I’ll admit, I doubted the Texans before 2018 and again after it. I thought they beat up on bad teams during their win streak and would fall back to earth. Instead, they won the division again and gave the eventual champion Chiefs a scare in the divisional round.
I’ve learned my lesson. My faith in Watson will never waver again. No matter what weakness is on the roster or what idiot is in the front office, he will put the team on his back.
I said in my review of the Rams’ trade up for Jared Goff that you can only really win one of these mortgage-the-future moves if you get one of the absolute best players in the league, which Watson surely is. It’s hard to deny his talent—he’s my fourth-best quarterback in the league—or accomplishments.
Houston would do this deal again in a heartbeat. Bill O’Brien, especially. Without Watson, he’d be out of a job. Though, to be fair, he seems content getting there on his own.
Cleveland Post Trade
Purely based on the value of the draft picks, this was a win for Cleveland. Houston’s 2018 pick (4th overall) landed significantly higher than the 2017 first (12th) they traded away.
They didn’t draft complete busts (which says a lot for the Browns) with the selections, either.
With the 25th pick in 2017, Cleveland made a polarizing move by taking Peppers. Some expected his versatile and game-breaking college career to translate to a star pro career. Others thought he lacked a true position and might only stick as a gadget player in the NFL.
While Peppers has certainly been more than a gadget player, he has struggled to lock down a position. Defensive coordinator Gregg Williams couldn’t find a consistent role or snaps for him in Cleveland.
As a result, Peppers was included in the package sent to New York for Odell Beckham Jr in 2019. The change of scenery was beneficial to Peppers, as he began to cement his role and earn the trust of coaches. To Cleveland, though, he was another failed first-round draft choice.
Thankfully, the Browns’ other pick from this deal has fared significantly better. Like Peppers, Ward faced concerns over how his college production would translate to the pros. In his case, the big worry was size.
Young corners notoriously struggle, so he’s certainly had his lumps. For the most part, though, the good has overshadowed the bad. Besides health concerns (seven games missed in two seasons) and inconsistency, he has shown the makings of a very good player for years to come.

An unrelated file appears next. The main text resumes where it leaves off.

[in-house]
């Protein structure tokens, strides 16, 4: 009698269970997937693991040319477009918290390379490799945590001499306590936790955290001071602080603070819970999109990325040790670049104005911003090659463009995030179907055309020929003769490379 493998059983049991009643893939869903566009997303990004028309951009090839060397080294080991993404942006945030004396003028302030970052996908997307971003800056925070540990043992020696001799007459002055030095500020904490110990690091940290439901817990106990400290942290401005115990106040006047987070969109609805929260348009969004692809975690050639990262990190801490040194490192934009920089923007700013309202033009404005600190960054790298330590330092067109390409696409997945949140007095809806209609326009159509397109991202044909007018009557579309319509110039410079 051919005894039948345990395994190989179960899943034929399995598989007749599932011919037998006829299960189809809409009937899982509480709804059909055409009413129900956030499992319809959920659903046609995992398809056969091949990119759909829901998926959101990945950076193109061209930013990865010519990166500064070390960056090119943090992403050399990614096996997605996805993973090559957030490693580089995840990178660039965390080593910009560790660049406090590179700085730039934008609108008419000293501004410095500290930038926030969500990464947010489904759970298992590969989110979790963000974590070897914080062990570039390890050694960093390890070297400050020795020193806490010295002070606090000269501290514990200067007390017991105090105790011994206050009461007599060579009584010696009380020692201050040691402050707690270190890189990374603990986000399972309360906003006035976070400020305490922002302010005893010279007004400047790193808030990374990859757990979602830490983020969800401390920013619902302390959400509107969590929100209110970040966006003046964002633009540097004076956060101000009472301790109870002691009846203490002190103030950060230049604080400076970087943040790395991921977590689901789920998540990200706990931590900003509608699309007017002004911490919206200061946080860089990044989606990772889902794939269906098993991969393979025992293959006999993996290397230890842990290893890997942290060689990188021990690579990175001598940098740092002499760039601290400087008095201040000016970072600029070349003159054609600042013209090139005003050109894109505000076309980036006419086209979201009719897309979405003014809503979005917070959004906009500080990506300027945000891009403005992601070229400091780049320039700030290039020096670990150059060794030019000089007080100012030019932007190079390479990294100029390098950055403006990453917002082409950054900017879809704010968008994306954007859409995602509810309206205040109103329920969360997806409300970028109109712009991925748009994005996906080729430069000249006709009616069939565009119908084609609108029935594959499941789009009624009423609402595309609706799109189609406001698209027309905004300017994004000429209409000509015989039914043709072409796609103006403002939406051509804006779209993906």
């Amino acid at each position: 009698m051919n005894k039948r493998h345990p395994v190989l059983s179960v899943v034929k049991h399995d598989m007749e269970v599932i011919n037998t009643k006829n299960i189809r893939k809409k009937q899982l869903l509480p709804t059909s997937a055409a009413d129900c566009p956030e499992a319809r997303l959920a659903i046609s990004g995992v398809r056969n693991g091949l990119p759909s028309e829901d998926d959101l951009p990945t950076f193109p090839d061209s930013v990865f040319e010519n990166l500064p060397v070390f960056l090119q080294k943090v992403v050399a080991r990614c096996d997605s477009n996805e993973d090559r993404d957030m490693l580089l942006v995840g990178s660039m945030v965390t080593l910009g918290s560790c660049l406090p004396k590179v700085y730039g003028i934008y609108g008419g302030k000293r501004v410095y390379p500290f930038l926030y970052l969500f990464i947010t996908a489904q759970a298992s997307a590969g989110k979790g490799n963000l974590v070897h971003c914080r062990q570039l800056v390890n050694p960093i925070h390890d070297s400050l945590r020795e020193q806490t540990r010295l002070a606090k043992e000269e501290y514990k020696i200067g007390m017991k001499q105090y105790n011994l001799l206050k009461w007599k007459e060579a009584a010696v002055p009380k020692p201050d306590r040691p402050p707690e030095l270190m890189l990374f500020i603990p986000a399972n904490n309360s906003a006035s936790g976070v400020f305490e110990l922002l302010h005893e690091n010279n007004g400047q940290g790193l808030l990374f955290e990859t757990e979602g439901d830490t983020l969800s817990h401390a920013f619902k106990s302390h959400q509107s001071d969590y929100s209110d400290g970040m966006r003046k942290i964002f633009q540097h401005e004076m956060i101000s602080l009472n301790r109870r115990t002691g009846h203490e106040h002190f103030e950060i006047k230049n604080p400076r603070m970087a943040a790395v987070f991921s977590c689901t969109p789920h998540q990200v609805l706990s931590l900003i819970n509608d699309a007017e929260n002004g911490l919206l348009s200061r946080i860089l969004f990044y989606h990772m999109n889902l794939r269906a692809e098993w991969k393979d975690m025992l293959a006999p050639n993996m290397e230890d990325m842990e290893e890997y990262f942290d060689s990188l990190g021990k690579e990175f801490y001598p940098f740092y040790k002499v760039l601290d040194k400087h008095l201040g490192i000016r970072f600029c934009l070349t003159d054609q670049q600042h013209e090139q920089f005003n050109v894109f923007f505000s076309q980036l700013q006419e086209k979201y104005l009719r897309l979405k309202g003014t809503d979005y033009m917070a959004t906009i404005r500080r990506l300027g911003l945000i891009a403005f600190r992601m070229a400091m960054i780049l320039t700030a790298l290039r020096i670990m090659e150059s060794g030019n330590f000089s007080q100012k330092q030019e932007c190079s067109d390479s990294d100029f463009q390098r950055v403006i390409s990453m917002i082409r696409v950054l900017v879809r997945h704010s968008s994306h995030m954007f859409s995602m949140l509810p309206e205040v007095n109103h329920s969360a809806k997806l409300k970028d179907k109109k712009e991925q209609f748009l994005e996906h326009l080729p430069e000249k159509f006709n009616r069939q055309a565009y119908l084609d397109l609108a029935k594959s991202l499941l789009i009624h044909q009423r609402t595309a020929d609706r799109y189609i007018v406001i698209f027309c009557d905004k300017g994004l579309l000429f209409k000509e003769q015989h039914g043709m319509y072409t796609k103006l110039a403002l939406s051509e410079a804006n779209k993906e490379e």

As for team success, nothing changed after this deal. The Browns followed up a 1-win season by becoming the second 0-16 team in history. 2018 brought hope for the future as they finished 7-8-1, but that all came crashing down as a 6-10 finish in 2019 derailed Cleveland’s hype train.
Ward could become a star corner for Cleveland and Peppers might have been necessary to land OBJ, but let’s be real: hindsight shows this as a terrible trade for the Browns.
Watson developed into a superstar quarterback, which apparently Cleveland’s Moneyball-inspired front office wanted no part of. The best part is, they were only able to trade away the rights to this star quarterback because they traded away the rights to a star quarterback the year before.
Even if you’re a Baker Mayfield defender, it’s clear the Browns passed on two superior quarterbacks before eventually taking him. No amount of extra picks will make up for that, especially not with Cleveland making those picks.
Final Verdict: Texans Win
There’s been plenty of times where these expensive moves up in the draft don’t end up working out. This was not one of those. Watson is pretty much the only thing keeping Houston afloat, and missing out on him has to sting even more for a Browns front office that passed on Wentz the year before.
Who do you think won the trade? What deal should I look at next? Sound off in the comments.